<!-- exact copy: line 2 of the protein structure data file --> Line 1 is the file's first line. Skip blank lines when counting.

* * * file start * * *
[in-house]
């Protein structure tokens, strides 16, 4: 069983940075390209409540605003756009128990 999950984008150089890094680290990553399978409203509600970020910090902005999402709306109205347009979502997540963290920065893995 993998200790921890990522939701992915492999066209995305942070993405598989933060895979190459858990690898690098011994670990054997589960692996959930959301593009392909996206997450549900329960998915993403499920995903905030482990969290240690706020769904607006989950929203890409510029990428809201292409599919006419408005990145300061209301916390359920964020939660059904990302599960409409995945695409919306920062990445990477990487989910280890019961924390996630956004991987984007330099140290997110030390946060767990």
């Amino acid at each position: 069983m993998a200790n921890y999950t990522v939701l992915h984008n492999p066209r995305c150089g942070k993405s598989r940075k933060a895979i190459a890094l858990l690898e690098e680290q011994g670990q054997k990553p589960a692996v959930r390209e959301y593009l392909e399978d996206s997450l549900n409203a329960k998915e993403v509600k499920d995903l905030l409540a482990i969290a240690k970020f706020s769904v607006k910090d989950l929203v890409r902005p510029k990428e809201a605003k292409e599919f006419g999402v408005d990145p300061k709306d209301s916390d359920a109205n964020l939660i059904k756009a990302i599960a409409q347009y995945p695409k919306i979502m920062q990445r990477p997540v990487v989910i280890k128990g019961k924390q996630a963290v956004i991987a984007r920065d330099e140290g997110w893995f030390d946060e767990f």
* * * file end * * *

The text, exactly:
């Protein structure tokens, strides 16, 4: 069983940075390209409540605003756009128990 999950984008150089890094680290990553399978409203509600970020910090902005999402709306109205347009979502997540963290920065893995 993998200790921890990522939701992915492999066209995305942070993405598989933060895979190459858990690898690098011994670990054997589960692996959930959301593009392909996206997450549900329960998915993403499920995903905030482990969290240690706020769904607006989950929203890409510029990428809201292409599919006419408005990145300061209301916390359920964020939660059904990302599960409409995945695409919306920062990445990477990487989910280890019961924390996630956004991987984007330099140290997110030390946060767990």